In parallel, retail prices could be forced up. Whilst national grids will undoubtedly still be needed in the energy systems of the future, as more energy is produced by smaller scale solar PV for direct use, proportionately less electricity will be flowing through the grid itself. The very substantial grid upkeep and upgrade costs will therefore need to be met by the ever diminishing proportion of overall electricity that is provided through the grid.
What this means for the average household or business consumer will depend on circumstances. Although Schleicher-Tappeser’s paper does not delve into this area, it seems likely that those able to become prosumers will reap benefits that outweigh the costs. However those that still get all or most of their electricity from the grid may be disadvantaged as price rises disproportionately affect them. In such a scenario it is easy to imagine negative impacts on important social issues such as fuel poverty, unless mitigated by further actions.
As solar power achieves grid parity and uptake increases, large markets are likely to be created for technologies which give prosumers autonomy to store self-generated solar energy and manage its use, thereby further improving the economics of solar PV. Rapid innovation and cost reductions in new batteries and heat storage techniques, electric vehicles and other ‘smart’ technologies would be incentivised in a self-reinforcing process as retail electricity prices rise, especially if prosumers cannot sell excess to the grid.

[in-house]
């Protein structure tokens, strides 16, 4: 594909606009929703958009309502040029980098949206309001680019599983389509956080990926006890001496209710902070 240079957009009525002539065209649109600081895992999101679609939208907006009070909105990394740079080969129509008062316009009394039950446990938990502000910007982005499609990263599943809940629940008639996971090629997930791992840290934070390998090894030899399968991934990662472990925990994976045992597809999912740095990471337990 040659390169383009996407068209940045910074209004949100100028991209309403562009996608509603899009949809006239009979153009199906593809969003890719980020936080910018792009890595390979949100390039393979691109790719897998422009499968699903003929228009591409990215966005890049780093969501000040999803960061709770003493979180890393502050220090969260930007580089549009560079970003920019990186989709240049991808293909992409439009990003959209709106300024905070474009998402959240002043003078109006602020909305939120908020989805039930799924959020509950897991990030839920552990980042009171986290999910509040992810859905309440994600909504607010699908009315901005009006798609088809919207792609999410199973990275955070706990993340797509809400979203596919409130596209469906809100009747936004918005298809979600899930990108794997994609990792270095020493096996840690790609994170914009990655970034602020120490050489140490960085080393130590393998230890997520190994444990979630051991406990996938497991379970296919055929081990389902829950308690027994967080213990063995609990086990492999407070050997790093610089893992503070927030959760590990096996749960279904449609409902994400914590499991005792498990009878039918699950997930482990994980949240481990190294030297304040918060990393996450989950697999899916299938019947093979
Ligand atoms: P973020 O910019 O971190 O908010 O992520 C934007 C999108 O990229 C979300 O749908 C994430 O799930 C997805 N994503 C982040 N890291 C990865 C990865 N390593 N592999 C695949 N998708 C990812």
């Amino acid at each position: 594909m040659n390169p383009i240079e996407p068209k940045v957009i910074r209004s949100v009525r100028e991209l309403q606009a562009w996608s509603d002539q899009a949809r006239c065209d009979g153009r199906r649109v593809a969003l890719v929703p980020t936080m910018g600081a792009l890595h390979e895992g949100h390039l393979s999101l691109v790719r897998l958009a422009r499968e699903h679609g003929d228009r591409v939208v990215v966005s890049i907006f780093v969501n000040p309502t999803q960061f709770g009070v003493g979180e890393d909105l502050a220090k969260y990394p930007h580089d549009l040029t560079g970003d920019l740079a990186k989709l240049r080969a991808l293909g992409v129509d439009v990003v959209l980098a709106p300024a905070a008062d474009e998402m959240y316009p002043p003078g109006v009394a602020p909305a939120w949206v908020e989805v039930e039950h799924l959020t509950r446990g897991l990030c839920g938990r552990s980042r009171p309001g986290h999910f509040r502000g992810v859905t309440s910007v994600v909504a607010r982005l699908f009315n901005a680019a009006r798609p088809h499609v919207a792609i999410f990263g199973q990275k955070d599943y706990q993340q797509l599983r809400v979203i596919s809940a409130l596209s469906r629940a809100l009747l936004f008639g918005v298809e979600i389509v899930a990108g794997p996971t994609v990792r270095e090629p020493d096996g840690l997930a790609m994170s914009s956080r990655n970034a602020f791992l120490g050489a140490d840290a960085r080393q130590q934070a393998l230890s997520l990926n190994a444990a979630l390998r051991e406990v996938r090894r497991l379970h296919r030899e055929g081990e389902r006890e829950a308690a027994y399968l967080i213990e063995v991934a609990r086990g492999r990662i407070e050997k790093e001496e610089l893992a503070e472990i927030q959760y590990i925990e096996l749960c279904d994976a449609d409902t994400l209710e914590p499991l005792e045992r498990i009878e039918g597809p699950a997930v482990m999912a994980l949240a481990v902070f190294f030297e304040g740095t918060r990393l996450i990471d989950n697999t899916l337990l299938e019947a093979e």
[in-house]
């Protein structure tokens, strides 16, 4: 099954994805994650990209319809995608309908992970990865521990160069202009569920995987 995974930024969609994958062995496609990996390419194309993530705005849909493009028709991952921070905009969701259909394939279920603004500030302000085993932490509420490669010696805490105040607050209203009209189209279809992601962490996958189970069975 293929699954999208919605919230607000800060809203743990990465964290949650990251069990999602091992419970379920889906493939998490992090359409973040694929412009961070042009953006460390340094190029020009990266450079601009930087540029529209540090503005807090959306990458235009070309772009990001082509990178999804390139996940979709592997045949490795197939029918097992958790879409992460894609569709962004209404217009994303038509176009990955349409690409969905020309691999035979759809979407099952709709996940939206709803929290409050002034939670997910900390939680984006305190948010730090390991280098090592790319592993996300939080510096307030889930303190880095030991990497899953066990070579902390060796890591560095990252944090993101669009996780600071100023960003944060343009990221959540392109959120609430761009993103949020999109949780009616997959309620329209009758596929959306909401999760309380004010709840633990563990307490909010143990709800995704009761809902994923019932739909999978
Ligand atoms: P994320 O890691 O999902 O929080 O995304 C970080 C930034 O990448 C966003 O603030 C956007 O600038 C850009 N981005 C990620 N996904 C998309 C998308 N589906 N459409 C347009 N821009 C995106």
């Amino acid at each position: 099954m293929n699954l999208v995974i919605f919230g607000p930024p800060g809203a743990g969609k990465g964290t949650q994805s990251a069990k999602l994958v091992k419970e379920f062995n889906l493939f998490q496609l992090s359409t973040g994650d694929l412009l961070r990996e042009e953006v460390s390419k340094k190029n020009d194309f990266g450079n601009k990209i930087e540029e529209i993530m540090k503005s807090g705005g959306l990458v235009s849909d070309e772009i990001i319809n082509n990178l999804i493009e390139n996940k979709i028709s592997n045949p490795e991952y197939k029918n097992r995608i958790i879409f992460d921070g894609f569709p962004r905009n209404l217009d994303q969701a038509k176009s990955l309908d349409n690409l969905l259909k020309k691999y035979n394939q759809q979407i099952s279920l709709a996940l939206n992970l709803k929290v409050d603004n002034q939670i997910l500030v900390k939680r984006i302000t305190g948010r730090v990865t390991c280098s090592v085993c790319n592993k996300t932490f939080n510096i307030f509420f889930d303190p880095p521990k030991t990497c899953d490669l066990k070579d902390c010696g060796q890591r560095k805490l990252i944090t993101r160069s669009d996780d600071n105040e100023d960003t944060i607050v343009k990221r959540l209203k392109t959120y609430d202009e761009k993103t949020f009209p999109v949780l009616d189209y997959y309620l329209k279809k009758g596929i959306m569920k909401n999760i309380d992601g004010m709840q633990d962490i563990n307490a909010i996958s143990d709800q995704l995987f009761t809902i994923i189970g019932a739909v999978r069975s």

Innovation would also be driven in other areas. A number of different disciplines will need to be seamlessly bought together to give prosumers what they need – PV installation, communication and control technologies, financial products to name a few. Whether service providers can develop the business models to do this in a low risk way and overcome barriers such as high upfront capital costs will be critical to the speed of uptake. A recent McKinsey report has outlined the widespread market opportunities that solar power will create in the coming decade.
The Role of the Grid
The traditional role of national grids is already shifting where increasing levels of renewables bring with them greater intermittency of supply. The widespread emergence of energy prosumers will likely exacerbate such pressures.
A key question in relation to small scale solar is whether the grid and its associated institutions merely act as a back-stop to provide (expensive) electricity to prosumers when needed, or whether they take the role of ring-master in proactively co-ordinating generation, storage and consumption across spatial scales.
Schleicher-Tappeser argues that whilst large scale integration of grids on a continental scale is of course needed, it is equally important for management to occur at the scale of local communities and regions. Whilst the former is being actively pursued in Europe in line with the traditional grid and utility logic of large scale infrastructure, the latter has received little attention to date.
One important mechanism to coordinate the overall energy system and integrate prosumers into the larger whole will be tariffs for buying and selling electricity which vary with both time and location. This would incentivise energy flows in either direction between prosumers and the grid to help balance production and consumption at the required geographic scale. However, significant institutional and regulatory barriers currently prevent such decentralised management.
Depending on the pace of such disruptive change once unleashed, Government’s will need to act quickly and flexibly to maximise the benefits and minimise risks. Steering the development of a new energy system capable of integrating different scales from individual prosumers to continent-wide interconnectors will be no easy task, especially once the economics of prosumer action at the lowest level means Governments lose much of their control over this key part of the evolving system.
Due to lower levels of solar irradiation than many other countries, the UK may have a short window over the next few years to watch and learn from the experience of others. We would be wise not to waste this opportunity.